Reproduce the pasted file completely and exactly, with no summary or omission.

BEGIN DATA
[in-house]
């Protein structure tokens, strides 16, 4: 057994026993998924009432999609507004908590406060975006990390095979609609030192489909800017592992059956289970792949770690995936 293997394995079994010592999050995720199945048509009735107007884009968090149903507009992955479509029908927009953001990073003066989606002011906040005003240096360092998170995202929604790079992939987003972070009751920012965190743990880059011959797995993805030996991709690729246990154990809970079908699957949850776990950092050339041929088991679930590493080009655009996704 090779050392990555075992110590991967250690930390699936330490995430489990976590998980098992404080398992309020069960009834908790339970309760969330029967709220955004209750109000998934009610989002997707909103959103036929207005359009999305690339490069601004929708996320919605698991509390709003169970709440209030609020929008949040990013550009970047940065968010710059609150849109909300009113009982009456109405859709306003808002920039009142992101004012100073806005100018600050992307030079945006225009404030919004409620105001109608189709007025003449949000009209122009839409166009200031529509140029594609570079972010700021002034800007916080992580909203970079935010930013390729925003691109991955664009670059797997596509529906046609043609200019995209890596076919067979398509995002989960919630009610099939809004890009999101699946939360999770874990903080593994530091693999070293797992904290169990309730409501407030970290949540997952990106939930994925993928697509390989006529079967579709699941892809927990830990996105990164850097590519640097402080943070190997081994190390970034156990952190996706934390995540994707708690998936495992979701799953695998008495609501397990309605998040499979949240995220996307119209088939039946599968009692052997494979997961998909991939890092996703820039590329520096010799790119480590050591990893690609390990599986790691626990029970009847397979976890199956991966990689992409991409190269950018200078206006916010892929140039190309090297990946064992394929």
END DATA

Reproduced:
[in-house]
């Protein structure tokens, strides 16, 4: 057994026993998924009432999609507004908590406060975006990390095979609609030192489909800017592992059956289970792949770690995936 293997394995079994010592999050995720199945048509009735107007884009968090149903507009992955479509029908927009953001990073003066989606002011906040005003240096360092998170995202929604790079992939987003972070009751920012965190743990880059011959797995993805030996991709690729246990154990809970079908699957949850776990950092050339041929088991679930590493080009655009996704 090779050392990555075992110590991967250690930390699936330490995430489990976590998980098992404080398992309020069960009834908790339970309760969330029967709220955004209750109000998934009610989002997707909103959103036929207005359009999305690339490069601004929708996320919605698991509390709003169970709440209030609020929008949040990013550009970047940065968010710059609150849109909300009113009982009456109405859709306003808002920039009142992101004012100073806005100018600050992307030079945006225009404030919004409620105001109608189709007025003449949000009209122009839409166009200031529509140029594609570079972010700021002034800007916080992580909203970079935010930013390729925003691109991955664009670059797997596509529906046609043609200019995209890596076919067979398509995002989960919630009610099939809004890009999101699946939360999770874990903080593994530091693999070293797992904290169990309730409501407030970290949540997952990106939930994925993928697509390989006529079967579709699941892809927990830990996105990164850097590519640097402080943070190997081994190390970034156990952190996706934390995540994707708690998936495992979701799953695998008495609501397990309605998040499979949240995220996307119209088939039946599968009692052997494979997961998909991939890092996703820039590329520096010799790119480590050591990893690609390990599986790691626990029970009847397979976890199956991966990689992409991409190269950018200078206006916010892929140039190309090297990946064992394929």